by Dr. Daniel G. Mueller
In front of our church, Shepherd of the Hills in San Antonio, Texas, we have a large sign on which we post a variety of messages about the life of our church and school. Each week, one message stays on the sign the longest: a bite-size thought from the upcoming weekend’s sermon intended to get people’s attention and proclaim the truth of God’s Word. Some of the messages posted there over the years included the following:
- “When we see people the way Jesus does, everyone looks much better.
- “Peace has less to do with the absence of war and more to do with the presence of God.”
- “Faith is not about what you know but who you know.”
- “No investment brings a greater return than putting faith in Jesus Christ.”
We know that people read the messages because they tell us so. We also know they sometimes don’t like what they read because they tell us that, too.
The first time we were “scolded” for our message was a while back when the sign read thus: “God calls us to be His children, not His spoiled brats.” Two people called, one of them irate, to complain. We received two complaints again last December when the sign said, “Without Jesus, none of us is good enough for God.” One person sent an e-mail, asking for the sign to be taken down because it was intolerant and particularly inappropriate so close to Christmas when we celebrate the love of God. The second person called to tell us he had a “visceral” reaction to the sign. Both were polite and civil and had the integrity to identify themselves.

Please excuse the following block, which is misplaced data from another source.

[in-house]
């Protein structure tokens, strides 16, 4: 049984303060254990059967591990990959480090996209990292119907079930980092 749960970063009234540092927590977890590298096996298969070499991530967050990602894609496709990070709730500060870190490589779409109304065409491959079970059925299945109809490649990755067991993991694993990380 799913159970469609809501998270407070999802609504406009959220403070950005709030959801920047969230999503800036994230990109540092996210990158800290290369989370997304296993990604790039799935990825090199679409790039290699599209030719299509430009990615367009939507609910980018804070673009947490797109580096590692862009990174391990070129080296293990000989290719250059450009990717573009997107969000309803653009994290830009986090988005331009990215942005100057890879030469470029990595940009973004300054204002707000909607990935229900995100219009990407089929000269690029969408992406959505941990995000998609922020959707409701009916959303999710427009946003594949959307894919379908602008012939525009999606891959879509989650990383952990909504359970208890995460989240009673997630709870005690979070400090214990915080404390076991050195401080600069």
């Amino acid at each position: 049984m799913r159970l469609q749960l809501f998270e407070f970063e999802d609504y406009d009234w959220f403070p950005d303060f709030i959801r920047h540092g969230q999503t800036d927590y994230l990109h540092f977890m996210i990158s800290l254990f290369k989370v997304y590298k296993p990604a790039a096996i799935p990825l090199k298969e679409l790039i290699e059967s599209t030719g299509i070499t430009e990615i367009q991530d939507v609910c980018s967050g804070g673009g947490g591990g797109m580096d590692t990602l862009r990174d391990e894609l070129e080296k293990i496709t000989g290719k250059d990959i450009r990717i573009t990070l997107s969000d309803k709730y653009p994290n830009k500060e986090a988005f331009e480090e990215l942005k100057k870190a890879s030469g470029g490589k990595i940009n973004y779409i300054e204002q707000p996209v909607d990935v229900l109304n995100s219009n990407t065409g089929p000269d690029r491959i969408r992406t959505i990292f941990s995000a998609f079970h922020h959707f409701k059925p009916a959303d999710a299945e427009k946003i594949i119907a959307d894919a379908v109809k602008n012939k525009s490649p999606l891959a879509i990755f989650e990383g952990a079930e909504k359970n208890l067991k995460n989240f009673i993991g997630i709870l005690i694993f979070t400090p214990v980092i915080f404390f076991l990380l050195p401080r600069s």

We never intentionally set out to offend people but sometimes we do. The e-mail complaining about the December message came from a woman who described herself as a Christian who attends church and Bible class every week. She quoted John 3:16 this way: “God loved the world so much that He gave His one and only Son so that whoever believes in Him (God) will not perish but have eternal life.” For her, Jesus is just one prophet among many, all of which are equally good. We exchanged e-mails twice, and I tried to explain to her from Scripture why I believed the sign to be true. I also informed her that I believe John 3:16 calls for us to believe in Jesus. In the second e-mail, she wrote about how the Bible has been changed so much over the years, and that interpretations vary. Of greatest concern was her statement that she didn’t believe that Jesus is God. She appealed for tolerance, meaning that the sign should not offend anyone.